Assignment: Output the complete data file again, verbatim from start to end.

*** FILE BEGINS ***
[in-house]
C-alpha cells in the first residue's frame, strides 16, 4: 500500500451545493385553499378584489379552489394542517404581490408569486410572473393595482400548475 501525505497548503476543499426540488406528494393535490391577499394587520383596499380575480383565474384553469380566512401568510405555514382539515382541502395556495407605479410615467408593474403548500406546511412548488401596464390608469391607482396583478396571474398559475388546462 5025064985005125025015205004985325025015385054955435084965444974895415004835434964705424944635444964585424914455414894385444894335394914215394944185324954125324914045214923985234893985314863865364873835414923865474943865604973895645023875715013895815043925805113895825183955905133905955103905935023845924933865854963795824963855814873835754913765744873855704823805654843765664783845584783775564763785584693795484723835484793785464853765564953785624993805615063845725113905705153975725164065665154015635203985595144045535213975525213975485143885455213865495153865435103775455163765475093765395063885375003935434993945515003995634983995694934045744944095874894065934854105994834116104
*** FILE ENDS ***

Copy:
[in-house]
C-alpha cells in the first residue's frame, strides 16, 4: 500500500451545493385553499378584489379552489394542517404581490408569486410572473393595482400548475 501525505497548503476543499426540488406528494393535490391577499394587520383596499380575480383565474384553469380566512401568510405555514382539515382541502395556495407605479410615467408593474403548500406546511412548488401596464390608469391607482396583478396571474398559475388546462 5025064985005125025015205004985325025015385054955435084965444974895415004835434964705424944635444964585424914455414894385444894335394914215394944185324954125324914045214923985234893985314863865364873835414923865474943865604973895645023875715013895815043925805113895825183955905133905955103905935023845924933865854963795824963855814873835754913765744873855704823805654843765664783845584783775564763785584693795484723835484793785464853765564953785624993805615063845725113905705153975725164065665154015635203985595144045535213975525213975485143885455213865495153865435103775455163765475093765395063885375003935434993945515003995634983995694934045744944095874894065934854105994834116104